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Don't let retiring employees leave without passing on their wealth of knowledge

by , 08 April 2013
'Your older, more experienced employees have a wealth of technical and process knowledge you'll be wasting if they leave your company without passing it on to the next generation of workers,' says Labour Law for Managers Loose Leaf Service. To do this efficiently, you'll need to identify individual areas of expertise to ensure older employees pass on their specific, relevant knowledge before they retire. Here are six ways you can use to do this...

Never assume older employees in your company have nothing left to offer because they're close to retirement. In fact, the opposite is true.

The term 'older employee' refers to any employee approaching retirement and who's eligible for early retirement, basically any employee from the age of 55 years onwards.

'Your older employees, especially those who've worked for the company for a long time, will have a wealth of information about the development and growth of the company,' says the Labour Law for Managers Loose Leaf Service.

So why not get them to share their historical knowledge of the company with new and existing employees?

This will give employees an insight into the business's history and make socialisation faster and longer-lasting.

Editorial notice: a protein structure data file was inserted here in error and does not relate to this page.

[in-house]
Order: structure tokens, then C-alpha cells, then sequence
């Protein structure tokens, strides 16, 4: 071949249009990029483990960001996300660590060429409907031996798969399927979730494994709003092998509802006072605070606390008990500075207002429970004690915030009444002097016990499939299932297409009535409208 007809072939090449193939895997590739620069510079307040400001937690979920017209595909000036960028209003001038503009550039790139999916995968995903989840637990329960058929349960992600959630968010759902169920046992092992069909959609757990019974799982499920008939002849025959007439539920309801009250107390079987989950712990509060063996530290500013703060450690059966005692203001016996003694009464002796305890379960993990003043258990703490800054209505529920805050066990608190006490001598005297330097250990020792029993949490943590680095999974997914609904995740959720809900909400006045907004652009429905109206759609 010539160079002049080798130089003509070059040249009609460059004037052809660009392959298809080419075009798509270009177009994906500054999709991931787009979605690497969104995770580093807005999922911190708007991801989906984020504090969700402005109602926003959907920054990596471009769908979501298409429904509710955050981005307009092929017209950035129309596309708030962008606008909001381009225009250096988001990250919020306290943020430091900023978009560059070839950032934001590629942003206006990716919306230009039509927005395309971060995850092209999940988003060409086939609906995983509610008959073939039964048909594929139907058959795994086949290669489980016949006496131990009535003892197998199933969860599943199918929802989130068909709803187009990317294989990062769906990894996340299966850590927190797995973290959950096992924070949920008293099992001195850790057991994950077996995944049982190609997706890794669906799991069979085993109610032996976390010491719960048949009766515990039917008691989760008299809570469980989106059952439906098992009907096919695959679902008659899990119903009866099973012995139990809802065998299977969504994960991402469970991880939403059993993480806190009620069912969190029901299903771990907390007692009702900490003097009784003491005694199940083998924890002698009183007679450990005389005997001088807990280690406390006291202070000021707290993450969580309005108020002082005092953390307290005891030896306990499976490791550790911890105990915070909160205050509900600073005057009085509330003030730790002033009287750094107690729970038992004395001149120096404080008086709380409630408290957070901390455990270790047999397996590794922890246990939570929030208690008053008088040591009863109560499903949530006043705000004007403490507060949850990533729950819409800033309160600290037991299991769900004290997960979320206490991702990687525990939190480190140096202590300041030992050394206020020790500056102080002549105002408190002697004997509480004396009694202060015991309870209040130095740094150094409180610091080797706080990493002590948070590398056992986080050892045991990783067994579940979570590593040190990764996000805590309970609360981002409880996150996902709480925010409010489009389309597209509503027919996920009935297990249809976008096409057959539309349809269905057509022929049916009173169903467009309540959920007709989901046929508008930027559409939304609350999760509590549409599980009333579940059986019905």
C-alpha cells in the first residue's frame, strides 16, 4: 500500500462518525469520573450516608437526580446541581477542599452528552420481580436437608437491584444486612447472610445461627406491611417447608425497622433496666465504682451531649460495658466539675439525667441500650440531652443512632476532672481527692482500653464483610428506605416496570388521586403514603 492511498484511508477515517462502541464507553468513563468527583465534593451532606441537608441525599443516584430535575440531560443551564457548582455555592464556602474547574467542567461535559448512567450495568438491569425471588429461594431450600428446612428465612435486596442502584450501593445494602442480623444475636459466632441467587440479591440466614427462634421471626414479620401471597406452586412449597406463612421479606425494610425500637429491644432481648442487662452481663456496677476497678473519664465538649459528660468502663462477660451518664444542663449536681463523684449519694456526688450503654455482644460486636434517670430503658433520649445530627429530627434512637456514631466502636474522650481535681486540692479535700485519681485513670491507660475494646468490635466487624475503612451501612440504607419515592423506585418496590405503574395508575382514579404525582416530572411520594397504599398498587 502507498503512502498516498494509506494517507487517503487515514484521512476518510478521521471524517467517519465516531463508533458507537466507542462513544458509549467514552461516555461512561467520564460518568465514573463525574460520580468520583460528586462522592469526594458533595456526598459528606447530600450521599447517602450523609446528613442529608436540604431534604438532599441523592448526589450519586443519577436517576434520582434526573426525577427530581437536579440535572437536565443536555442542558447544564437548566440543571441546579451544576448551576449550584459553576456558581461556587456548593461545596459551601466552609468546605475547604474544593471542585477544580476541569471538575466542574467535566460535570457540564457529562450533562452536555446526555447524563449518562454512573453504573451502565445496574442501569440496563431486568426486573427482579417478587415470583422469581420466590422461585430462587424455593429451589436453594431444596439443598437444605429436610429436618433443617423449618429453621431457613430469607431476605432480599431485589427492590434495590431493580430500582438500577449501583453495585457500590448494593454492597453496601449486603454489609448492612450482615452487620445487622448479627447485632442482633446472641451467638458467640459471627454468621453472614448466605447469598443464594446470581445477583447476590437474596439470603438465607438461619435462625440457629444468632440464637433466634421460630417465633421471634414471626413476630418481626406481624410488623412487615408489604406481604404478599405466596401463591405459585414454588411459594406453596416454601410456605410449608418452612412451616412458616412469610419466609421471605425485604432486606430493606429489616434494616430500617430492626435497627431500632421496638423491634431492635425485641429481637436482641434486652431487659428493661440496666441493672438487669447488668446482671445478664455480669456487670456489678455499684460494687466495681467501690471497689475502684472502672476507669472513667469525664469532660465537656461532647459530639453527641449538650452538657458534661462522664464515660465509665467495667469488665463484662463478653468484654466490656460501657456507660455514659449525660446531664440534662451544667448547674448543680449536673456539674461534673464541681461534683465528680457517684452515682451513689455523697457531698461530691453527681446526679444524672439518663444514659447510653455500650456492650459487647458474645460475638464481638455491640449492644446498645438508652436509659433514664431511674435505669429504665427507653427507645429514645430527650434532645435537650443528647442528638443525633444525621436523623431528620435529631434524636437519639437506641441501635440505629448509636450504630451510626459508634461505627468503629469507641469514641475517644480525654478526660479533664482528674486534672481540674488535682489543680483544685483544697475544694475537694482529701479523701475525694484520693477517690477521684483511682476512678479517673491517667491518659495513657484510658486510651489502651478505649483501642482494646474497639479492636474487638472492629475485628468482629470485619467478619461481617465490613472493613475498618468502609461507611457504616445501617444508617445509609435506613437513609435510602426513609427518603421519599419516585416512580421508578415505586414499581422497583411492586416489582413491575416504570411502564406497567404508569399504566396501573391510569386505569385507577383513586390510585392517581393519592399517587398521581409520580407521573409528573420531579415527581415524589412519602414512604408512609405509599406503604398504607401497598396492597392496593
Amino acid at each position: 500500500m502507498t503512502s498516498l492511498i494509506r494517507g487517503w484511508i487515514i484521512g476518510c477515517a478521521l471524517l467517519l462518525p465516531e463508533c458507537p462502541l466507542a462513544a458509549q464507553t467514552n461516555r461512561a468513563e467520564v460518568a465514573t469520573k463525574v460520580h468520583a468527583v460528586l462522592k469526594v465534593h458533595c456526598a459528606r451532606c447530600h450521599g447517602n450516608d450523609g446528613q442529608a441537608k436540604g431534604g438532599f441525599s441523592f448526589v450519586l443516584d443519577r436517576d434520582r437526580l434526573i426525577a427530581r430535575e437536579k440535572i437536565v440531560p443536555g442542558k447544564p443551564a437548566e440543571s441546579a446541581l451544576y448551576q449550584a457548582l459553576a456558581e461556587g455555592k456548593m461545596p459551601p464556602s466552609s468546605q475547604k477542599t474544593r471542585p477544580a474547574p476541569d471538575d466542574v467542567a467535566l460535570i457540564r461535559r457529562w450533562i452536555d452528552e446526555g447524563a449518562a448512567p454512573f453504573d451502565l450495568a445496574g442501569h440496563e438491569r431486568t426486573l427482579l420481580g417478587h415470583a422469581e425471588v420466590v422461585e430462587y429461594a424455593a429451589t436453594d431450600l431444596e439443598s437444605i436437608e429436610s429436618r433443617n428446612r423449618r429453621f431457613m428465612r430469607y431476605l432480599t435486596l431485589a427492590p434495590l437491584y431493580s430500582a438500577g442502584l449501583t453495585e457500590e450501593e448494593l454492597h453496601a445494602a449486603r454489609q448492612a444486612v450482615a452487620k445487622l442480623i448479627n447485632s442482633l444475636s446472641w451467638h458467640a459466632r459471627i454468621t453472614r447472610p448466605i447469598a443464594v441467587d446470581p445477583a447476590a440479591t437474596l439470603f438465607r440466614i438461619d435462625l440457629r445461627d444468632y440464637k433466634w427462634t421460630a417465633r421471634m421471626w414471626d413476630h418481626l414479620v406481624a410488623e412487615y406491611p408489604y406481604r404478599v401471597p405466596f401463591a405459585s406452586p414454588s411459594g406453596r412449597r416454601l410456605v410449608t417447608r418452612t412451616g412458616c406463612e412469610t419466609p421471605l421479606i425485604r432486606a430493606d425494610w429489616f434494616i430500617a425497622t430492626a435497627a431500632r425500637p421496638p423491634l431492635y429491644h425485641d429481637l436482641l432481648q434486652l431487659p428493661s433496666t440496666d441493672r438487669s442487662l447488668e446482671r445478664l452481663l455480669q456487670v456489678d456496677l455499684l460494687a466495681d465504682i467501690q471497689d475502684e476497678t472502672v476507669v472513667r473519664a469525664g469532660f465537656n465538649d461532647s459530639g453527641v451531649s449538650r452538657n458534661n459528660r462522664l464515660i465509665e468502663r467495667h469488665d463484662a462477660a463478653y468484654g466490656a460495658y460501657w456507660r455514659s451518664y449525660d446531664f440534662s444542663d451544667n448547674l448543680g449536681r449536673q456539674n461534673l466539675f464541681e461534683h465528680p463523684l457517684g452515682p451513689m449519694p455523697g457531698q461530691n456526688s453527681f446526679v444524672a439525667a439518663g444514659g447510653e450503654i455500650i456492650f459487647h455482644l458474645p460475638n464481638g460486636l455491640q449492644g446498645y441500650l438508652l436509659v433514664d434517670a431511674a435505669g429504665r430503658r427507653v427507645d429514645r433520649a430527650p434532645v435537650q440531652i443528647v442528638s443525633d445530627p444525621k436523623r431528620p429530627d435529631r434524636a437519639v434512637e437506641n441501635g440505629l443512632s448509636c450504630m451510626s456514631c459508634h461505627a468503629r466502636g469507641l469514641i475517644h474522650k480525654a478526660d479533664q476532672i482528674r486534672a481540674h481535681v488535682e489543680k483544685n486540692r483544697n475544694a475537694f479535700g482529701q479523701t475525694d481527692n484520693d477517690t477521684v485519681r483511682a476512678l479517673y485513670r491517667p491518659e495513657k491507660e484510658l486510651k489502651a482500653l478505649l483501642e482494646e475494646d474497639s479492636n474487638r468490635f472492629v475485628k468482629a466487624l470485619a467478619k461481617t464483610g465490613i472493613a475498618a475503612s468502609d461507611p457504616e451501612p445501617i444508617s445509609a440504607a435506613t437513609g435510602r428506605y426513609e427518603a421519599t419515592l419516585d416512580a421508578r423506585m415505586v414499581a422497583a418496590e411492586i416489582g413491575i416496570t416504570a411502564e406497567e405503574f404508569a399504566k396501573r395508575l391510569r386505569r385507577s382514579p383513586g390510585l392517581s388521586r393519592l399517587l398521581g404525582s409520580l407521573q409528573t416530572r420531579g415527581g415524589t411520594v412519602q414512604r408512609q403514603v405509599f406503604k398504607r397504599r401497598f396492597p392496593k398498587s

Use these six ways as motivators to get older employees to share their expertise

  1. Have older employees act as mentors to other employees.
  2. 'Get them to make specific, topical presentations at training courses, induction sessions and project planning meetings,' advises the Loose Leaf.
  3. Include older employees in workgroups and committees.
  4. 'Second them to expert, in-house panels that produce manuals, technical reference documents and training courses,' advises the Loose Leaf.
  5. Allow them to proof-read technical specs and other relevant documents.
  6. Include them in problem-solving efforts.

Remember, your older employees are a valuable asset to your company. If you ensure they pass important information on before they leave, it can make the continuity of your business smoother and more effective

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Andre Eagar 2013-05-23 14:42:52

I cannot agree more. Unfortunately there is a trend to keep younger employees with far less experience in higher regard purely because of the positions that they occupy. Advice from the older employees are merely regarded as advice and is hardly implemented.
I have been involved in an arbitration where the older employee was dismissed for the acts of the younger, less experienced employees which out of ignorance resulted in fruitless and wasteful expenditures of more than R 1m.
My suggestion is that this topic and advice should not be underestimated.

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